I’ve got shopping to do. Dinner and orgeat to make.

I might not even write about it.

Latin Words and Other Metaphors

I had a good time with the guys at Flower on Friday, but I went into the weekend with a bit of a heavy feeling in my heart.

Two more times and that’s it.

All of E.’s arguments against me working at Flower made sense. Plus, it’s in Oakland, making the late night commute back to my neighborhood in SF a bit of a bear.

Except for the fact that, well, making drinks in an exciting setting with a good bunch of guys and getting actual feedback from other living beings is a lot more fun than doing it by yourself at home.

I mean, sure, onanism is great as part of a well balanced life. Or if that’s all you can get. Or if you don’t know any better. But if that’s all you do, it’s maybe a little pathetic.

Once you’ve done it with a beautiful wo/man like Flower, (and s/he is always beautiful your first time,) it seems a bit hollow to go back to scouring the internet for free pictures of drinks and then get all sticky in the kitchen making them by yourself.

Will Work for Food

After Enrique the barback spontaneously hit me with the kudos, we had to explain the whole situation.

Tell him I actually have a job and a wife that probably wouldn’t be thrilled if I worked more than a couple nights at a bar. I was just checking it out. I think he thought I was truly crazy when he found out I was doing it without getting paid.

Sure, there is a tradition among restaurant jobs, where you “stage” to check out what it is like to work in a real kitchen. You work like a dog and they don’t pay you.

But bartending?

As I said before, this was about curiousity for me, more than anything else. Could I do the job?

It’s funny, though, a lot of my best friends are in bands or have other expensive hobbies. Belong to a gym or do triathlons.

They do these things because they find them enjoyable and satisfying, not because they expect to make any money at them.

I guess, at this point, I’m looking at my “volunteer” bartending in this light.

I’m pleased to find I’m good at it, enjoy it, and happy to have the experience.

Some people might think it is a bit crazy to work that hard for no money.

But those same people might pay $50 a month to a gym and get the same upper body workout I get shaking drinks and shoveling ice.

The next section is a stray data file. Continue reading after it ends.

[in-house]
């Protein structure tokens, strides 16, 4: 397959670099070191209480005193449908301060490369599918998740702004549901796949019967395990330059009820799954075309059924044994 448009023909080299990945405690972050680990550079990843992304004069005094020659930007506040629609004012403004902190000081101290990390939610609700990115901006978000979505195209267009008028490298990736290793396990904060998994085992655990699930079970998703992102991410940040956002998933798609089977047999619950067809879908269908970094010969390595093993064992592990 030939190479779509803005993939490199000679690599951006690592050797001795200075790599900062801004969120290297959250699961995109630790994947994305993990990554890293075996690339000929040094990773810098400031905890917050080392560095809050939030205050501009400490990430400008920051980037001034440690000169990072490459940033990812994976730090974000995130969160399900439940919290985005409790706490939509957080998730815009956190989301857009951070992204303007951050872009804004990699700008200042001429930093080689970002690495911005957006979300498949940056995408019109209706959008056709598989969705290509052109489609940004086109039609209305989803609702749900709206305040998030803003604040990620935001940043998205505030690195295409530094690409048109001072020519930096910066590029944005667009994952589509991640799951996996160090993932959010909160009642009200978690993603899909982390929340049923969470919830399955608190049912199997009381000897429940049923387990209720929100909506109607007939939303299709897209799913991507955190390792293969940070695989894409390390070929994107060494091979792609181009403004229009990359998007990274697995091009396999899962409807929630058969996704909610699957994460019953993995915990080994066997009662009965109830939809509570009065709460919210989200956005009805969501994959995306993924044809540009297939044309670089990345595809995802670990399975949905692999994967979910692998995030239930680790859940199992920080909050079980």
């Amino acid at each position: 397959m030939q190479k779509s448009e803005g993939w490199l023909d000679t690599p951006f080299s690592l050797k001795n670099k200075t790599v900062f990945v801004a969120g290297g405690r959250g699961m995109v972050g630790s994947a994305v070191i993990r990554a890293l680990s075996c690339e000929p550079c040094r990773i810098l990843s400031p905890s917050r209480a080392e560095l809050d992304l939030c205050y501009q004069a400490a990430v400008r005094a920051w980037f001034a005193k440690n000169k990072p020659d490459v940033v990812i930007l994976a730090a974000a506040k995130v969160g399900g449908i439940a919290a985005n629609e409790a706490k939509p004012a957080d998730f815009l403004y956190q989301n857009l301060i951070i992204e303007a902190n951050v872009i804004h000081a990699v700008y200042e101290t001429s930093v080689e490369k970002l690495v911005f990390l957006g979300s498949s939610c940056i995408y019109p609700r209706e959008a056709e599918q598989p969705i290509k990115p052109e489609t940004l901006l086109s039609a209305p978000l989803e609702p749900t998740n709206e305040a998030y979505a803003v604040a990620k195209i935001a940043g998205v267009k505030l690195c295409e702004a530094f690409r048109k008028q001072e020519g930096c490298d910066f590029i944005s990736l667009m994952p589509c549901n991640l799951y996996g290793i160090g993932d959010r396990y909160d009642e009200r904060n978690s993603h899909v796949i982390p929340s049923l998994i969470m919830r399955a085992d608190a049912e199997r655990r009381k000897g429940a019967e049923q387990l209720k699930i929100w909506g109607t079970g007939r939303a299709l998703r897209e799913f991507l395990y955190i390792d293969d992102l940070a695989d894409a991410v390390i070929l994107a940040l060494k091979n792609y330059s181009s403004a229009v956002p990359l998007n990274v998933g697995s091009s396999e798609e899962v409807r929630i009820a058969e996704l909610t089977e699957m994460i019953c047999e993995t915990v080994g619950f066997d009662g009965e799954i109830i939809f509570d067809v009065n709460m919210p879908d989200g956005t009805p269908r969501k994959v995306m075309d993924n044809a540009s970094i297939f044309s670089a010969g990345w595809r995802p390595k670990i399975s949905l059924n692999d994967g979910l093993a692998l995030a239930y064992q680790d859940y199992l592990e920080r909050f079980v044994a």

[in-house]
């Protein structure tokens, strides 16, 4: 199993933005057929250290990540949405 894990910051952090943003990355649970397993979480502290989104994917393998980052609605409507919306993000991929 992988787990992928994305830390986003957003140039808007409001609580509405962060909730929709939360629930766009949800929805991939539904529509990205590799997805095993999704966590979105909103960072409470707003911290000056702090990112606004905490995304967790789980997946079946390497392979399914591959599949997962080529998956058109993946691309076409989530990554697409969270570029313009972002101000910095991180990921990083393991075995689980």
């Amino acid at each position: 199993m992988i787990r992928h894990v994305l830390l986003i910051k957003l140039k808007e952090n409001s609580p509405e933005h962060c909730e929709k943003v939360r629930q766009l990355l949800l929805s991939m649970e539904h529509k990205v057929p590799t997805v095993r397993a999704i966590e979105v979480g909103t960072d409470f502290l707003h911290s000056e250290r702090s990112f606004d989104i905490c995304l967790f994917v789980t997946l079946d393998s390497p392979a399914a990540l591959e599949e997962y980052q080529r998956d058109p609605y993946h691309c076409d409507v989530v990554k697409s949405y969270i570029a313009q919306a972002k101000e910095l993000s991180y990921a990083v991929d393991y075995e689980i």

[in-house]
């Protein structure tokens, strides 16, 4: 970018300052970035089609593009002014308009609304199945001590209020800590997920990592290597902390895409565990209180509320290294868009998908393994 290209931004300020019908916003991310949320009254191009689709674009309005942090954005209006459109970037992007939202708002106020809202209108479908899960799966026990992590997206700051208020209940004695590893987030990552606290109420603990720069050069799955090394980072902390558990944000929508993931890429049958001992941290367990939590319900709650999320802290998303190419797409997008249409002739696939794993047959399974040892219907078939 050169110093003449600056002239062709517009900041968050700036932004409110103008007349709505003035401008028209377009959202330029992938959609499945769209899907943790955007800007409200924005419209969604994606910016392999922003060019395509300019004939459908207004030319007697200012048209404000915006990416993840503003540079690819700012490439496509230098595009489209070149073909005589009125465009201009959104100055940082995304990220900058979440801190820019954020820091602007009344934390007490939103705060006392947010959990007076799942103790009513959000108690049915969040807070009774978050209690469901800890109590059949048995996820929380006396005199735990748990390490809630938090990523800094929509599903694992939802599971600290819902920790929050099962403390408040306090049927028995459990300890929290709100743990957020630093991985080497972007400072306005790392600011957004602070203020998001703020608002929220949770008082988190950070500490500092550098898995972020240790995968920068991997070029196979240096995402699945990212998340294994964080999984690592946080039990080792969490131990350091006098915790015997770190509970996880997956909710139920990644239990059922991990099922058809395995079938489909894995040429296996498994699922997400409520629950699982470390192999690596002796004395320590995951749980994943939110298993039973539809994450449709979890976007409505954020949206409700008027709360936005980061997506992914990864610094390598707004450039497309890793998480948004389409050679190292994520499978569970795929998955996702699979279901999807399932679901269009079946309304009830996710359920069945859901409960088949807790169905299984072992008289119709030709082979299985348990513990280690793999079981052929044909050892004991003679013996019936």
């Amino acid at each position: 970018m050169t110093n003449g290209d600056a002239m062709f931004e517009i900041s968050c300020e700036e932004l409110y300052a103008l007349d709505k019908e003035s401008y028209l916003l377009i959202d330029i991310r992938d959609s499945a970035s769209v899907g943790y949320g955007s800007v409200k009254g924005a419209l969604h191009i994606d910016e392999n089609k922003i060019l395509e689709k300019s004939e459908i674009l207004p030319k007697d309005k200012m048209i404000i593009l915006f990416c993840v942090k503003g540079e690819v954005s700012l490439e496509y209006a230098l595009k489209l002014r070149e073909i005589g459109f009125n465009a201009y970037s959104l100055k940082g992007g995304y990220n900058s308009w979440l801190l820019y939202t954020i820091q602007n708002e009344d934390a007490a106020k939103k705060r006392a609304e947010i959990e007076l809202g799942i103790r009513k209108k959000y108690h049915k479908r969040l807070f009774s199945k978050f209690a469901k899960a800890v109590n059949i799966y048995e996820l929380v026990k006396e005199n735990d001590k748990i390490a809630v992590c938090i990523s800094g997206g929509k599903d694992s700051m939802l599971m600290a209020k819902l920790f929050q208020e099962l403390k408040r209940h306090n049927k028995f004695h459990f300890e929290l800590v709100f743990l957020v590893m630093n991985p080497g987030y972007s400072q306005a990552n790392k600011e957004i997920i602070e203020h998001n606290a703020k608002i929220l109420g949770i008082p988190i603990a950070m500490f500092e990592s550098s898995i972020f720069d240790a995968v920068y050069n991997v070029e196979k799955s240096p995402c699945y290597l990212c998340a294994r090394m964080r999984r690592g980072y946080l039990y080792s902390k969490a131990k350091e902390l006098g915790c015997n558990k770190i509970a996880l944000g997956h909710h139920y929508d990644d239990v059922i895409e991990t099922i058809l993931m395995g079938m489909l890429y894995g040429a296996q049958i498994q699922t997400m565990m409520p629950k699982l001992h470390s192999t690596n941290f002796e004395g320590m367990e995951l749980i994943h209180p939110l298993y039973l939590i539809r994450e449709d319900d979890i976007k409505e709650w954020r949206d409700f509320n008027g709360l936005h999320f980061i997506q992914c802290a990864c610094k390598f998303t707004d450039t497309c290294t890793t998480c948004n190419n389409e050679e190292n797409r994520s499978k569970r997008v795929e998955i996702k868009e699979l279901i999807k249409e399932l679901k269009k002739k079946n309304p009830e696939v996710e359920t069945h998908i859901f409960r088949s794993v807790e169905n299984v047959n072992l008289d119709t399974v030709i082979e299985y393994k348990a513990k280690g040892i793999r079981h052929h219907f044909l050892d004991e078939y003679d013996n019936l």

Crazylandia Fourteen

The big difference between the first Friday and the second Friday at Flower was that Mrs. Underhill had been out of town the first week. The second week I was giving up a night at home with my wife.

When we sat down, E. asked, “So what’s next?” I’ll paraphrase E.: I’ve been watching you this evening and you could do this job. You’d have to work at least 2 shifts, probably Friday and Saturday. They want someone who will stick around. How long would you want to give up 2 weekend nights with your wife? How long would your wife put up with you missing 2 weekend nights?

Of course the answer to that one is, she wouldn’t. I mean, she has in the past, but she wouldn’t put up with it for me to be a part time bartender in addition to my other career.

If not here at Flower, you’ve got a full time job. What sort of shifts could you work, if you couldn’t start until 5 or 6. Typically those jobs would be from 6 PM until 2 AM. How would you handle working those hours and then going to your day job? I could recommend you to other bars and tell them you’re good and work really hard for free. But how much sense does that make?

So where does that leave us?

E. thought I should work a shift staging at Tilted Portal. That it would be fun for me to see what working in another restaurant would be like. Also maybe work another shift at Flower. Have some more friends and my wife come in for drinks and dinner.

That all sounded good to me. I finished my dinner, changed, said goodnight to the guys, and headed out to catch the BART back to San Francisco.

Much to mull over.

Crazylandia Thirteen

The next Friday, I’d planned with E. to again work at Flora.